They were throwing their hands up in the air, totally out of control and blaming me for everything (the story of my life). When the doctor came in I was visibly agitated. He talked to me for maybe five minutes with my parents in the room, asked me a few vague questions and told me that I had bipolar disorder and would have to be on medicine for the rest of my life.
I didn’t even know what that was, had never heard of it. Medicine for the rest of my life? Because my parents drove me crazy? I was absolutely crushed and had no choice but to do what I was told. I was immediately hospitalized and put on massive dosages of psych meds and became a totally different, numb person who my friends and teachers barely recognized.
I was on all different dosages and types of medicines for 17 years (half my lifetime) before I had the courage to question my diagnosis to my doctor. I am currently tapering down my meds. One down, three to go.
And let me tell you… it is very difficult. But not as soul-crushingly difficult as being on them and not being able to live my life to my fullest potential.
Note from Molly: The above is awful. How you were deceived and then locked up and forced to take medications. I hope anyone reading this can process how wrong that was and how inappropriate the physician was. You can’t diagnose bipolar by getting hearsay from a family member or in a short consulation. The doctor was negligent.
2. Can you give a little information on the treatment you received, if is ok. Types of medications, how long on meds, etc.
I was given probably over 30 different types of psych meds over these past 17 years. Mood stabilizers, anti-seizure medications (that apparently are used interchangeably to cure anything except they don’t), anti-psychotics, benzos, tranquilizers, anti-depressants, etc.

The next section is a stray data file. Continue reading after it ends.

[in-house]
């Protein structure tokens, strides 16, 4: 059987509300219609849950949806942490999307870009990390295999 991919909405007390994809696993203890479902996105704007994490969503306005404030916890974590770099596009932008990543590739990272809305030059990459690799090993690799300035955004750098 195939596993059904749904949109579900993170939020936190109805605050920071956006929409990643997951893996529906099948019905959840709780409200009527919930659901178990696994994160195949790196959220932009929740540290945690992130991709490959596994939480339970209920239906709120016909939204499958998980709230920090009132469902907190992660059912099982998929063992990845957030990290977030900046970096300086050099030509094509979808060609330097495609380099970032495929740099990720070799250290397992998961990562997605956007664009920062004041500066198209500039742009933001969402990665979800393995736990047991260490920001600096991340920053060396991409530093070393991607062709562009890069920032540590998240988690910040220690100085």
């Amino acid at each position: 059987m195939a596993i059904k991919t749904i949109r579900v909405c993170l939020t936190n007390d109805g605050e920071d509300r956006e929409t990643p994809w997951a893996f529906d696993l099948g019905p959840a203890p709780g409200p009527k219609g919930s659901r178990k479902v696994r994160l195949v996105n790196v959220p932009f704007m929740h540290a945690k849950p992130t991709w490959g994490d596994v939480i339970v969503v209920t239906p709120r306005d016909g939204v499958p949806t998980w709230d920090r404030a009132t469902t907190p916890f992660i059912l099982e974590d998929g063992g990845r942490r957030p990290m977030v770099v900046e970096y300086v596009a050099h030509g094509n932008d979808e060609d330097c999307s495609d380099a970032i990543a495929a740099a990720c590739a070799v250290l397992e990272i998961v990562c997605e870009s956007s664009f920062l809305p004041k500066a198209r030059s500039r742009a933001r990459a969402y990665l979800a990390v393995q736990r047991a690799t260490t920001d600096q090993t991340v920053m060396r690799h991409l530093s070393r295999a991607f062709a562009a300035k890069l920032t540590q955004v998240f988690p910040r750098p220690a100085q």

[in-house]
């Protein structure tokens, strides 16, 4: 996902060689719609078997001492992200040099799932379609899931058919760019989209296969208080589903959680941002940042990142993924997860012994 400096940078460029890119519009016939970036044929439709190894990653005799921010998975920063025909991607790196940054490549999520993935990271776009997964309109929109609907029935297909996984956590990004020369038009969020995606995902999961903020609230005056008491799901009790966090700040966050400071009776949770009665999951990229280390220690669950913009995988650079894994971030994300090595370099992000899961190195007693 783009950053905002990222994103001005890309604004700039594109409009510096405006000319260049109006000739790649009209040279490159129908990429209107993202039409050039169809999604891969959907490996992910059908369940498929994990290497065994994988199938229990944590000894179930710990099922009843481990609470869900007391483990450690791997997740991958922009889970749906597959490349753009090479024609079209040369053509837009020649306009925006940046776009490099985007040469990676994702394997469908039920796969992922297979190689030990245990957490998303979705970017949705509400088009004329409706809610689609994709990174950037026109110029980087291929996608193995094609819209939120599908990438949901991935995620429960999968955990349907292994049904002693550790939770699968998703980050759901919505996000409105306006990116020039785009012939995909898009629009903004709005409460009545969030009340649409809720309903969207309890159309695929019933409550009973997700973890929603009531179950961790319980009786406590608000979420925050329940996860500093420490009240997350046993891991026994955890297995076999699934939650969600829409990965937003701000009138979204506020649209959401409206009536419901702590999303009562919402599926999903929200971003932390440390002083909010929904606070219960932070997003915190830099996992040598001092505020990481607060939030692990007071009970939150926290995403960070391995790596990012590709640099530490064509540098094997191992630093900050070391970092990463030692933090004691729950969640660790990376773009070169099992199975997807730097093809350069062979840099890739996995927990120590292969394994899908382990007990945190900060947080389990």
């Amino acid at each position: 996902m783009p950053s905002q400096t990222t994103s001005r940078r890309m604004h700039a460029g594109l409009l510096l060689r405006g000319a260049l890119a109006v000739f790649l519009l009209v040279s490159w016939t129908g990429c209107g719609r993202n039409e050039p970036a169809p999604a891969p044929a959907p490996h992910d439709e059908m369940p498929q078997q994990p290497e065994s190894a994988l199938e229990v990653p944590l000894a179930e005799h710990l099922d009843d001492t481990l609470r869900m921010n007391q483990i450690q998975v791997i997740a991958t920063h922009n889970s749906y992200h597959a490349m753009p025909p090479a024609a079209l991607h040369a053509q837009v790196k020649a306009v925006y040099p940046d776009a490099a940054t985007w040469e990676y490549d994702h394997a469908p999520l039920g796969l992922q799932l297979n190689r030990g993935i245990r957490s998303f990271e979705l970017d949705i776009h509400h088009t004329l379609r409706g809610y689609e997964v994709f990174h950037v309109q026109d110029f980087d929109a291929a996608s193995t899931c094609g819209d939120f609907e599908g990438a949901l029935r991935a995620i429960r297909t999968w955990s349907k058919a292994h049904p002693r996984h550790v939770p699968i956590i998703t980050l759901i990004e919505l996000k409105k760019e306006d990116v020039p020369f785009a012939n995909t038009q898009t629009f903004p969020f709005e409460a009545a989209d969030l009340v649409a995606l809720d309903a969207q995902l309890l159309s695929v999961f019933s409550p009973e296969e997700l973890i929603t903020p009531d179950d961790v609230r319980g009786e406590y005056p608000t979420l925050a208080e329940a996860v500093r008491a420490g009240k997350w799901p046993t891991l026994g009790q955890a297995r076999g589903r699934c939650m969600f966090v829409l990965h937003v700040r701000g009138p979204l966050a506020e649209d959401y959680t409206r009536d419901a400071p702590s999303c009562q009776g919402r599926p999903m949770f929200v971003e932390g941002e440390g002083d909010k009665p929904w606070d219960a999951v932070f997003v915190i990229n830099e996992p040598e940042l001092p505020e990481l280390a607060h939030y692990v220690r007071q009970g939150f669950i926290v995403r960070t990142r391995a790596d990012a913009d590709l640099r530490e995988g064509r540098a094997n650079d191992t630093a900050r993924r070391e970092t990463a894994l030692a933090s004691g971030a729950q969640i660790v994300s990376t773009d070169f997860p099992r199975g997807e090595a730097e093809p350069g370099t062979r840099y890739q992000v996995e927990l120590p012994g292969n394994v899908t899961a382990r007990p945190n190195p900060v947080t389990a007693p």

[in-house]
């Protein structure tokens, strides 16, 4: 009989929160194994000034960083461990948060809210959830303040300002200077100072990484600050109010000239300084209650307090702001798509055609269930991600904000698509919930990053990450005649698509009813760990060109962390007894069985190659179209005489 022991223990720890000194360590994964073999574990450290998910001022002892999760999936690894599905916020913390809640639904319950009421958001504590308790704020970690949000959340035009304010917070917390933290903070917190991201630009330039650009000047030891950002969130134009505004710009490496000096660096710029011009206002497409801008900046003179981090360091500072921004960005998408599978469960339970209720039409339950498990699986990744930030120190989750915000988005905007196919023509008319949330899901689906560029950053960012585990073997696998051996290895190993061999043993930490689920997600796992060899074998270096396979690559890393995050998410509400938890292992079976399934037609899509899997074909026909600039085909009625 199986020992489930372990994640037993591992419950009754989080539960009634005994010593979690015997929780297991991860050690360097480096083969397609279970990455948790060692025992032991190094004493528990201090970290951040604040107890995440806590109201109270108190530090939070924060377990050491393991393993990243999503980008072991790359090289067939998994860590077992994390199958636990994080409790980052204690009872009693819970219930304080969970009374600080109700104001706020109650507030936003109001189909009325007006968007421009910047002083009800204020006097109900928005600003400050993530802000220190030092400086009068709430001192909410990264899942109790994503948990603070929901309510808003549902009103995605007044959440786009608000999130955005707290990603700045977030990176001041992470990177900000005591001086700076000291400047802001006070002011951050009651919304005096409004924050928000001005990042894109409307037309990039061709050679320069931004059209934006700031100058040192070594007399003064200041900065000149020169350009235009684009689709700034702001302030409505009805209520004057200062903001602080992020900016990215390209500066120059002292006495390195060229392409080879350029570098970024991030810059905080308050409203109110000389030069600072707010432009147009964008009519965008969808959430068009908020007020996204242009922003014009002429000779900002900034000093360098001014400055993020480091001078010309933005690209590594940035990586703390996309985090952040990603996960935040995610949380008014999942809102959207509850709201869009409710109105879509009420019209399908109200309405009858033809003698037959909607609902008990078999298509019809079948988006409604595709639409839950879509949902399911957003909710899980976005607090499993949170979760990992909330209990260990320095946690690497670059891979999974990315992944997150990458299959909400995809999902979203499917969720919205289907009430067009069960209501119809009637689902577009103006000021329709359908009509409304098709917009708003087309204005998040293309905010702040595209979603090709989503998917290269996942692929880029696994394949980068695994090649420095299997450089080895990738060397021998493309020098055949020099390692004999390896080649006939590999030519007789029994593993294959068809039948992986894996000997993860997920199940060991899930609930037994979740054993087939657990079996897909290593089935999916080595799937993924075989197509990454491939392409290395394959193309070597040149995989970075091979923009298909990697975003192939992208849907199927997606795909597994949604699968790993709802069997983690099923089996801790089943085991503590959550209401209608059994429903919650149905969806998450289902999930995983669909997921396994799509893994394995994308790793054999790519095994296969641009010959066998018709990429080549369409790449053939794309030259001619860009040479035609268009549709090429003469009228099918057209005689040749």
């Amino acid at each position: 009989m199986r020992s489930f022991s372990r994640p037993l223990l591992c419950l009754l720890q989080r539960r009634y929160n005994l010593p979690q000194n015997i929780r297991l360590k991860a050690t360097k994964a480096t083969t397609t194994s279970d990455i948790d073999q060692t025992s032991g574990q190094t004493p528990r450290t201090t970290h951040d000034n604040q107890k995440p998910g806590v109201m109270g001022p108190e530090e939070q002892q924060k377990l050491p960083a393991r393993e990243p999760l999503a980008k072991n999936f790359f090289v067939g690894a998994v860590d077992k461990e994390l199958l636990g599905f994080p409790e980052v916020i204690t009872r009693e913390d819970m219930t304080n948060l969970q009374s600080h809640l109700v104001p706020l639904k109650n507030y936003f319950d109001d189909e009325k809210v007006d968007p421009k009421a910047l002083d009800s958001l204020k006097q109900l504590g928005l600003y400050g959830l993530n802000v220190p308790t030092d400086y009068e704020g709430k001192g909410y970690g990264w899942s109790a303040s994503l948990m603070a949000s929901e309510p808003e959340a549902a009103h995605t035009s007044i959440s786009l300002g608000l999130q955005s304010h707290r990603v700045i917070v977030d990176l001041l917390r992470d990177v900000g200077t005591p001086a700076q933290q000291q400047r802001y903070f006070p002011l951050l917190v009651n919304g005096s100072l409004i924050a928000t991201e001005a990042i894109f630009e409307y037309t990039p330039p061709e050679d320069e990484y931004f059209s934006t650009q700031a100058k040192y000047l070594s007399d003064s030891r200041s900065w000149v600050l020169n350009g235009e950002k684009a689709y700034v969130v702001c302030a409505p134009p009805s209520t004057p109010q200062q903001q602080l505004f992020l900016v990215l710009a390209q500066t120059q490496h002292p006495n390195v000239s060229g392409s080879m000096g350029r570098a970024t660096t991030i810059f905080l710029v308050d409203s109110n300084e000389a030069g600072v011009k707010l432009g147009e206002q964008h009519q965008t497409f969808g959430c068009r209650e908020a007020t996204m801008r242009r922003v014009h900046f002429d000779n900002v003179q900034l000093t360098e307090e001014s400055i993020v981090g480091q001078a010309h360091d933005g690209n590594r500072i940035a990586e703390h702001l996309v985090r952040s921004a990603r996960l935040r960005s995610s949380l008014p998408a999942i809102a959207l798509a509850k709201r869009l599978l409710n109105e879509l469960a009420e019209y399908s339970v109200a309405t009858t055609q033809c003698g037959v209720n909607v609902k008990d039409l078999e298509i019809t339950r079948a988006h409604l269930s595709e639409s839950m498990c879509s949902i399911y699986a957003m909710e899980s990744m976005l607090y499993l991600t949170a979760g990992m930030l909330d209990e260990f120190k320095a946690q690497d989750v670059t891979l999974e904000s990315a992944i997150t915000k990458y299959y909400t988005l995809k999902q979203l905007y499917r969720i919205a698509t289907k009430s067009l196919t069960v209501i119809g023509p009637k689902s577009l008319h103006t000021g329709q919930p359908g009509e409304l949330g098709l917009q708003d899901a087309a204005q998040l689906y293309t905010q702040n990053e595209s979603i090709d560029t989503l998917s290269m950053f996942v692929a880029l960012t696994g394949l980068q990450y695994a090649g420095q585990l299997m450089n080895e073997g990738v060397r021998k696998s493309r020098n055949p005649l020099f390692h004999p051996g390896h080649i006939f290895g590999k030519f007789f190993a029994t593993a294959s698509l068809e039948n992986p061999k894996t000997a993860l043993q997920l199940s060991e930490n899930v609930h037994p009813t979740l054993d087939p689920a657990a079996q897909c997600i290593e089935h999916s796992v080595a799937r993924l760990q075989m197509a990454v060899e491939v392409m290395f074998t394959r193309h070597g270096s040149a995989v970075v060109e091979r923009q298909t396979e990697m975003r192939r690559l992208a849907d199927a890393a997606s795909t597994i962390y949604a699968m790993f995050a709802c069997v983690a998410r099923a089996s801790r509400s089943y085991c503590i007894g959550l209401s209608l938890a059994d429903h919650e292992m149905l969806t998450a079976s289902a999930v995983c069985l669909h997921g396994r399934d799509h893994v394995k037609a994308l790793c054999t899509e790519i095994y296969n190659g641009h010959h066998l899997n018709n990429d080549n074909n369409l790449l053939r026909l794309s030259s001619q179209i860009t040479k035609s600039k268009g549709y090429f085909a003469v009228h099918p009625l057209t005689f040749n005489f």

I felt terrible from the side effects nearly every day. I fought my way through debilitating conditions and feelings constantly. I was trained to think any feeling or emotion I had was too extreme or abnormal and constantly focused on stifling them. Only to find out later that human beings experience a range of emotions and mine were mostly normal.
I was constantly afraid to get too excited because I may go overboard and slip into a “mania”. I robbed myself of a lot of joy over the years. I saw many different psychiatrists. Ironically, the first one I had was interviewed in Psychology Today saying that at the time I was diagnosed, bipolar was extremely over-diagnosed because of new bipolar medications that were developed at that time.
I saw a neurologist who was later put in prison for sexually abusing his patients while keeping them on unnecessary dosages of medication. He was arrested the day before I left for college. Something like 40 women came forward. It was awful. I constantly saw a therapist (while no one else in my dysfunctional family did).